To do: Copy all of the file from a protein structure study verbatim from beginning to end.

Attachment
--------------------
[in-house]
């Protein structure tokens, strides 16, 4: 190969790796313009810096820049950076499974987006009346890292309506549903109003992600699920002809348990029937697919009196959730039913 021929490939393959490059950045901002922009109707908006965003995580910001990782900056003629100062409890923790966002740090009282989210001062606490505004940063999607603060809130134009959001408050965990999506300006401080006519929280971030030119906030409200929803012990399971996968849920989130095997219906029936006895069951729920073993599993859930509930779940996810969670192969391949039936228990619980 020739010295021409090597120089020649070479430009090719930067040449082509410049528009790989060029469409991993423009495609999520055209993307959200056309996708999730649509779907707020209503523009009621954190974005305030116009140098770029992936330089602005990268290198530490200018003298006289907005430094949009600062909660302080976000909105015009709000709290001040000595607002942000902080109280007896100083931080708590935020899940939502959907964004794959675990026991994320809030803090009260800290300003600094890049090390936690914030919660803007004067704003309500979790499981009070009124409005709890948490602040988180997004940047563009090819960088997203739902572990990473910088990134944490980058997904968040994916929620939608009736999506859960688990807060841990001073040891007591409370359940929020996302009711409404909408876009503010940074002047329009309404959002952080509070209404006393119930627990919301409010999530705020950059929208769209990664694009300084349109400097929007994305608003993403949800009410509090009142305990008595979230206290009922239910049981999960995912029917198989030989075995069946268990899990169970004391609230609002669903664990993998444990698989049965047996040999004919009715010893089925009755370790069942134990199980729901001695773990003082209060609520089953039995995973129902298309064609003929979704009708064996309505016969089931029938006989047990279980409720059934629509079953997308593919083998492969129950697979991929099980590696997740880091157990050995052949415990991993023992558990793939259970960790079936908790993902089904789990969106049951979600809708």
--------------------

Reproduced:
[in-house]
């Protein structure tokens, strides 16, 4: 190969790796313009810096820049950076499974987006009346890292309506549903109003992600699920002809348990029937697919009196959730039913 021929490939393959490059950045901002922009109707908006965003995580910001990782900056003629100062409890923790966002740090009282989210001062606490505004940063999607603060809130134009959001408050965990999506300006401080006519929280971030030119906030409200929803012990399971996968849920989130095997219906029936006895069951729920073993599993859930509930779940996810969670192969391949039936228990619980 020739010295021409090597120089020649070479430009090719930067040449082509410049528009790989060029469409991993423009495609999520055209993307959200056309996708999730649509779907707020209503523009009621954190974005305030116009140098770029992936330089602005990268290198530490200018003298006289907005430094949009600062909660302080976000909105015009709000709290001040000595607002942000902080109280007896100083931080708590935020899940939502959907964004794959675990026991994320809030803090009260800290300003600094890049090390936690914030919660803007004067704003309500979790499981009070009124409005709890948490602040988180997004940047563009090819960088997203739902572990990473910088990134944490980058997904968040994916929620939608009736999506859960688990807060841990001073040891007591409370359940929020996302009711409404909408876009503010940074002047329009309404959002952080509070209404006393119930627990919301409010999530705020950059929208769209990664694009300084349109400097929007994305608003993403949800009410509090009142305990008595979230206290009922239910049981999960995912029917198989030989075995069946268990899990169970004391609230609002669903664990993998444990698989049965047996040999004919009715010893089925009755370790069942134990199980729901001695773990003082209060609520089953039995995973129902298309064609003929979704009708064996309505016969089931029938006989047990279980409720059934629509079953997308593919083998492969129950697979991929099980590696997740880091157990050995052949415990991993023992558990793939259970960790079936908790993902089904789990969106049951979600809708």